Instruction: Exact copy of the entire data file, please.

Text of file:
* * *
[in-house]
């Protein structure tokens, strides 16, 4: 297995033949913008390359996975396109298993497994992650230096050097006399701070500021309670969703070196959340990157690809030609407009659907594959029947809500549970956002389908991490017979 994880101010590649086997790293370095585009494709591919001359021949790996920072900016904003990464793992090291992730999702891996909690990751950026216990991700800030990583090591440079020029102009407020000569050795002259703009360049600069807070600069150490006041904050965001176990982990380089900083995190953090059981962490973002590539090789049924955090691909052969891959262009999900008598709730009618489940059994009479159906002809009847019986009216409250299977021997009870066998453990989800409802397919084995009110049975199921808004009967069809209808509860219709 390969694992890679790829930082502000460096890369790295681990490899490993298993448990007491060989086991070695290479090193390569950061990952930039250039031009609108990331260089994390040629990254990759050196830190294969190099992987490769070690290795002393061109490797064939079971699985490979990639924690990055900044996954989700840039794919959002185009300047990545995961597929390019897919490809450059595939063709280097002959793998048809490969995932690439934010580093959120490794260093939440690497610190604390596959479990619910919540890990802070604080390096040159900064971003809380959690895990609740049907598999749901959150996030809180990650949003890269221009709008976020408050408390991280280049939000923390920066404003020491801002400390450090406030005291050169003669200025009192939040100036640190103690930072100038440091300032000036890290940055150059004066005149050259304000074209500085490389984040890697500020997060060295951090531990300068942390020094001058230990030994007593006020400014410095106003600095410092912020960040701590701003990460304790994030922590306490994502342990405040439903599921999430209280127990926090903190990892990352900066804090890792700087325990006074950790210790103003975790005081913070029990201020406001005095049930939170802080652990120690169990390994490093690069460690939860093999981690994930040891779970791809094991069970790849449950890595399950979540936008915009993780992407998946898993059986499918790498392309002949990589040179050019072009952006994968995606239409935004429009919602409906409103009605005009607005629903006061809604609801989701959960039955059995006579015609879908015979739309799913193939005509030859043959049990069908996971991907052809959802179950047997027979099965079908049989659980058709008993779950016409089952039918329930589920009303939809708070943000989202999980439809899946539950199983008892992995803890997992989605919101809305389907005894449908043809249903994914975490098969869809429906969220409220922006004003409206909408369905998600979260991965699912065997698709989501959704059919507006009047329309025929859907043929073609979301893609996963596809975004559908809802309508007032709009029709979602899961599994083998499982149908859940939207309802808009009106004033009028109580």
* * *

[in-house]
């Protein structure tokens, strides 16, 4: 297995033949913008390359996975396109298993497994992650230096050097006399701070500021309670969703070196959340990157690809030609407009659907594959029947809500549970956002389908991490017979 994880101010590649086997790293370095585009494709591919001359021949790996920072900016904003990464793992090291992730999702891996909690990751950026216990991700800030990583090591440079020029102009407020000569050795002259703009360049600069807070600069150490006041904050965001176990982990380089900083995190953090059981962490973002590539090789049924955090691909052969891959262009999900008598709730009618489940059994009479159906002809009847019986009216409250299977021997009870066998453990989800409802397919084995009110049975199921808004009967069809209808509860219709 390969694992890679790829930082502000460096890369790295681990490899490993298993448990007491060989086991070695290479090193390569950061990952930039250039031009609108990331260089994390040629990254990759050196830190294969190099992987490769070690290795002393061109490797064939079971699985490979990639924690990055900044996954989700840039794919959002185009300047990545995961597929390019897919490809450059595939063709280097002959793998048809490969995932690439934010580093959120490794260093939440690497610190604390596959479990619910919540890990802070604080390096040159900064971003809380959690895990609740049907598999749901959150996030809180990650949003890269221009709008976020408050408390991280280049939000923390920066404003020491801002400390450090406030005291050169003669200025009192939040100036640190103690930072100038440091300032000036890290940055150059004066005149050259304000074209500085490389984040890697500020997060060295951090531990300068942390020094001058230990030994007593006020400014410095106003600095410092912020960040701590701003990460304790994030922590306490994502342990405040439903599921999430209280127990926090903190990892990352900066804090890792700087325990006074950790210790103003975790005081913070029990201020406001005095049930939170802080652990120690169990390994490093690069460690939860093999981690994930040891779970791809094991069970790849449950890595399950979540936008915009993780992407998946898993059986499918790498392309002949990589040179050019072009952006994968995606239409935004429009919602409906409103009605005009607005629903006061809604609801989701959960039955059995006579015609879908015979739309799913193939005509030859043959049990069908996971991907052809959802179950047997027979099965079908049989659980058709008993779950016409089952039918329930589920009303939809708070943000989202999980439809899946539950199983008892992995803890997992989605919101809305389907005894449908043809249903994914975490098969869809429906969220409220922006004003409206909408369905998600979260991965699912065997698709989501959704059919507006009047329309025929859907043929073609979301893609996963596809975004559908809802309508007032709009029709979602899961599994083998499982149908859940939207309802808009009106004033009028109580």